'Pain and passion': The artists giving voice to the black Irish experience

Rapper JYellowL: ‘I noticed in my community and around where I was, people didn’t have – especially aspiring artists – anyone to look up to from their own reality or from similar circumstances.’ Photograph: Usman Akhtar
Inspired by Black Lives Matter and moved to action by personal experience, musicians JYellowL and Erica Cody have found themselves at the forefront of a growing movement championing Irish diversity

“Everything this year has been monumental. The whole year is monumental. You can’t catch a break, can you? Jesus.”

In a year where everything has gone off course, rapper JYellowL’s focus remains sharp. As one of the lead organisers of this summer’s Black Lives Matter peaceful protest in Dublin, the 22-year-old believes in the power of unity against racism.

On his debut album, 2020 D|vision, he strives to lead a compassionate conversation around the social schisms in Ireland while working through the hurdles of becoming an adult. Initially intended as a rollout release paired with quarterly live gigs, that plan was scrapped but the events of 2020 – the murder of George Floyd, the Black Lives Matter protests that washed across America, Covid-19 – have given his album a greater relevance.

Jean-Luc Uddoh, aka JYellowL, and his family moved to Ireland in 2012 when he was just 14 years old, first living in Blanchardstown, Dublin, and then moving to Newbridge, Co Kildare. Photograph: Usman Akhtar
Jean-Luc Uddoh, aka JYellowL, and his family moved to Ireland in 2012 when he was just 14 years old, first living in Blanchardstown, Dublin, and then moving to Newbridge, Co Kildare. Photograph: Usman Akhtar

“It allowed us to look inwards and see how this actually is applicable to society in an Irish context because there is racism on our shores here,” he says, referring to the protests in the US that inspired thousands of people to walk in solidarity from Dublin’s O’Connell Street to the US embassy on June 1st. “It allowed us to have an open dialogue about it and hopefully we came to some sort of understanding and compassion because we do have the same divisive elements within our society.”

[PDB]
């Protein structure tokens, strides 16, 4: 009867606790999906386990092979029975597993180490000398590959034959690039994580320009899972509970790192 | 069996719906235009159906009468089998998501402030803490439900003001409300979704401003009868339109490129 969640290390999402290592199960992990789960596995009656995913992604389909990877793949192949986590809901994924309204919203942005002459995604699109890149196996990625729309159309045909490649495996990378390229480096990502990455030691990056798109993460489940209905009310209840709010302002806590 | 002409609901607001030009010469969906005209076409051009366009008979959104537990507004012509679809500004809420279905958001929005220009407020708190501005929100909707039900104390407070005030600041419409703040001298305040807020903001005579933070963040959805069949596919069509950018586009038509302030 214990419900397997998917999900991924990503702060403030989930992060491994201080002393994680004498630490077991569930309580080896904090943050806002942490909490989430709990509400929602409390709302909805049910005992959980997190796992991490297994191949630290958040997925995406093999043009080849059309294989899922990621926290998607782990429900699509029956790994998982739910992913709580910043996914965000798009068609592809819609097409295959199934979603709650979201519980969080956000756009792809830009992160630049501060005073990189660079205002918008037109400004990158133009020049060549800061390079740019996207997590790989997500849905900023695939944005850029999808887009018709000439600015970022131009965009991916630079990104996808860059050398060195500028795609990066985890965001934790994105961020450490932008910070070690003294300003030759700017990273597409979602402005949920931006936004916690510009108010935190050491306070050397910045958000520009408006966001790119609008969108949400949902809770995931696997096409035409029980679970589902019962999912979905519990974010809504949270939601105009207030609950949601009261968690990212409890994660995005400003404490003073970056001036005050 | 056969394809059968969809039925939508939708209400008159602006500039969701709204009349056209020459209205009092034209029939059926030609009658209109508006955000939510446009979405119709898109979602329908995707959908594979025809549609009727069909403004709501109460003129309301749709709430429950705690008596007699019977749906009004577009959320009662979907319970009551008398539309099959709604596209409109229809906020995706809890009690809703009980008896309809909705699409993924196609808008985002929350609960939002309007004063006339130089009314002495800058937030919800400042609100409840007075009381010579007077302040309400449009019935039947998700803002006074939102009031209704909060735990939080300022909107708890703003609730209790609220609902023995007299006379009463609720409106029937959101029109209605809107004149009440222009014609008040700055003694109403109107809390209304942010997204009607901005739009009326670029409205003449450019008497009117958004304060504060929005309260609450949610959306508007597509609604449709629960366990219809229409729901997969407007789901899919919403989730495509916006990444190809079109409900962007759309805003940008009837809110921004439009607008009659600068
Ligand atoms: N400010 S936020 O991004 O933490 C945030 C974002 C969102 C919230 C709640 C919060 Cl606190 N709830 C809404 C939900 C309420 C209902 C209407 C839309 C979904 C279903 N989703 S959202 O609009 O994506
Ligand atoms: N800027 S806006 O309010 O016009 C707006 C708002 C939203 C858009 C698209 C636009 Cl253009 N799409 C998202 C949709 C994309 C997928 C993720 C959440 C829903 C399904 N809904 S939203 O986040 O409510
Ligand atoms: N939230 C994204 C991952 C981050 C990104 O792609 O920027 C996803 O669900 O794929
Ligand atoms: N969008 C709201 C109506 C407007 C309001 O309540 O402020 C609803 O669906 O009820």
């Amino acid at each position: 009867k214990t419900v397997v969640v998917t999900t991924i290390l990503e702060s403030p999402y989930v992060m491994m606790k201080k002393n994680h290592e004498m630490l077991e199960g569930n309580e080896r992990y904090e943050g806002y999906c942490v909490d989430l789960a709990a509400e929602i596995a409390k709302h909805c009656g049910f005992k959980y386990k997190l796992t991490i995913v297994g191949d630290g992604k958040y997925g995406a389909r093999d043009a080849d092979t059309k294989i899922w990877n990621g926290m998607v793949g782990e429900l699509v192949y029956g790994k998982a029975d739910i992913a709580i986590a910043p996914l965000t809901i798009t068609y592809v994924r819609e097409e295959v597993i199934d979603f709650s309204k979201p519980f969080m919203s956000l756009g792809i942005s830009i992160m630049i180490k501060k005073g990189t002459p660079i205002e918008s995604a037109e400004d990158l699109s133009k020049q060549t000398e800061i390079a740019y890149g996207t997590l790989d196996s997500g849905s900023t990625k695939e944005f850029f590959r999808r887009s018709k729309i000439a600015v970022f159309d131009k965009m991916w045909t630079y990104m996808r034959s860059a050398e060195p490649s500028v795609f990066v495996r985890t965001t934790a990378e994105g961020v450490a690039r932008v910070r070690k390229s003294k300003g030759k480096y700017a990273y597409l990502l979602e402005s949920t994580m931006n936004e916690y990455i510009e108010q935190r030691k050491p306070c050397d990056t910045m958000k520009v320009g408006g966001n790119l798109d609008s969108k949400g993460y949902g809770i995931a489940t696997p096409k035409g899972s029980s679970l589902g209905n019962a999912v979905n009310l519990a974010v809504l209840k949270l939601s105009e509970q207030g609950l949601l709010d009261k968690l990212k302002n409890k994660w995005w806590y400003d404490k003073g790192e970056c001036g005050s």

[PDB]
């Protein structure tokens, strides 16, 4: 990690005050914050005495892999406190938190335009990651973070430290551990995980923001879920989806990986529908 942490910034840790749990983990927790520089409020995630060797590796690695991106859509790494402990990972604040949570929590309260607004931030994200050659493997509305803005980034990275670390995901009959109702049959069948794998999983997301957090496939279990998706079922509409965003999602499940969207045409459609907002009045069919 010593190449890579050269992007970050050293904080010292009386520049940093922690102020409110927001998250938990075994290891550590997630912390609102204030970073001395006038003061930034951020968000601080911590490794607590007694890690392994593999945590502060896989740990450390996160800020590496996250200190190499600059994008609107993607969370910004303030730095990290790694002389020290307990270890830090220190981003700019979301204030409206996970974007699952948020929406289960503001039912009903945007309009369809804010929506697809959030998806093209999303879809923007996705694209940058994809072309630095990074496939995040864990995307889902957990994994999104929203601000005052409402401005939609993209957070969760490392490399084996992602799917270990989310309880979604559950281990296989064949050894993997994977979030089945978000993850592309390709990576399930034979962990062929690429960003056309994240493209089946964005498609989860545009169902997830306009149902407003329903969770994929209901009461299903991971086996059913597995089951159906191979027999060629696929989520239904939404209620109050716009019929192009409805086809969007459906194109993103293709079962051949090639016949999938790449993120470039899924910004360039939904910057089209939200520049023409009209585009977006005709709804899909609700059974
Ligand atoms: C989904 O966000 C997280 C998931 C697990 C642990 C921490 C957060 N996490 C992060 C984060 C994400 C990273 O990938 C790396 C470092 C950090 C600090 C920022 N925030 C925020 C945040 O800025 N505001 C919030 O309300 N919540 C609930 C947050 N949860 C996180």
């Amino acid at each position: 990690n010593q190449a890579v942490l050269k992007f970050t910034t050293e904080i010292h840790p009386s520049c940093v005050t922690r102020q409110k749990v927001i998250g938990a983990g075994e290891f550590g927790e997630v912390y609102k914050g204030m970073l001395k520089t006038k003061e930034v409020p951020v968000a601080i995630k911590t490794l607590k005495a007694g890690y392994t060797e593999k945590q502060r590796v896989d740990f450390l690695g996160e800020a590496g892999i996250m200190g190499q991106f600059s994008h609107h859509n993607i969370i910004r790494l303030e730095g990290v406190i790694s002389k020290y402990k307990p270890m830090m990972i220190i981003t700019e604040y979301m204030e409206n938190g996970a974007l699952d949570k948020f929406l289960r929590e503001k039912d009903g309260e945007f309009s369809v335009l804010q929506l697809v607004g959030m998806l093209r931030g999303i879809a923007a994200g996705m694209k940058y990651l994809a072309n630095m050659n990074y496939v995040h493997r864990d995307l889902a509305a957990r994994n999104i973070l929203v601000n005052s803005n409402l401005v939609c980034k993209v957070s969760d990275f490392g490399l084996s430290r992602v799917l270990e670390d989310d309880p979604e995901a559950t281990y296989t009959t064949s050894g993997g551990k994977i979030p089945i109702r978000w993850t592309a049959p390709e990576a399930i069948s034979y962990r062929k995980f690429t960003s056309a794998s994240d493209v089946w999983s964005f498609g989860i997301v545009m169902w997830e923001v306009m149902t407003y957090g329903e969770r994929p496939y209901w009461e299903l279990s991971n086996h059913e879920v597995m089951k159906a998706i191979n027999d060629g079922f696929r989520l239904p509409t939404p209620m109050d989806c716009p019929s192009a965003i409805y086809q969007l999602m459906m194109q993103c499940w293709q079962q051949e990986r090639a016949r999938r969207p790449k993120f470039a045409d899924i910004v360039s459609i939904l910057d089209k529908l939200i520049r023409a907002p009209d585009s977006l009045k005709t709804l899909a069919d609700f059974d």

Born in Nigeria, Jean-Luc Uddoh and his family moved to Ireland in 2012 when he was just 14 years old, first living in Blanchardstown, Dublin, and then moving to Newbridge, Co Kildare. With a degree in politics from UCD, the MC understands the power of individual representation as a foundation for broader issues. By rapping about his own experiences in his own accent, he knows it will help others fine-tune their voice.

'I didn’t organise the march to get my name out there more or introduce myself to a new audience or anything like that. It was completely out of pain and passion'

“I noticed in my community and around where I was, people didn’t have – especially aspiring artists – anyone to look up to from their own reality or from similar circumstances,” he says, mentioning how Irish hip-hop acts might adopt accents and personas from UK and US artists. “They’re just emulating the closest thing that’s relatable to them because they’ve seen that work. They haven’t seen it work from Ireland, you know? Representing their own narratives, they haven’t really seen that.”

Uddoh’s natural instinct is to look out for others. He set up his own label (JYellowL Records Ltd) so that people behind him have him as a blueprint or someone “to look up to as someone who has achieved success from where they’re from”, but it’s also what caused him to be so active in Ireland’s Black Lives Matter movement.

Was it difficult for his name to suddenly be known by so many more people in a context outside of music? “I didn’t organise the march to get my name out there more or introduce myself to a new audience or anything like that,” he says. “It was completely out of pain and passion. That was the basis of the whole protest.”

JYellowL was one of the organisers of the Black Lives Matter protests in Dublin during the summer. Photograph: Lorin Gannon
JYellowL was one of the organisers of the Black Lives Matter protests in Dublin during the summer. Photograph: Lorin Gannon

“What is the end goal?” he wonders aloud. “It is to open up a conversation about these sorts of things because this is a subject that I’m passionate about. I want to open that dialogue and keep it open and fluid, as opposed to adversarial. So if that’s the only reason someone knows my name, then so be it.”

At the forefront of Ireland’s Black Lives Matter movement are several musicians who now double up as activists. With the likes of Loah, Denise Chaila, Rusangano Family members MurLi and God Knows, Soulé, Tolü Makay and Barq member Jess Kavanagh using their platforms to share their own experiences of racism, they are generously letting us in with the reward of changing minds but at the high and very likely risk of receiving abuse.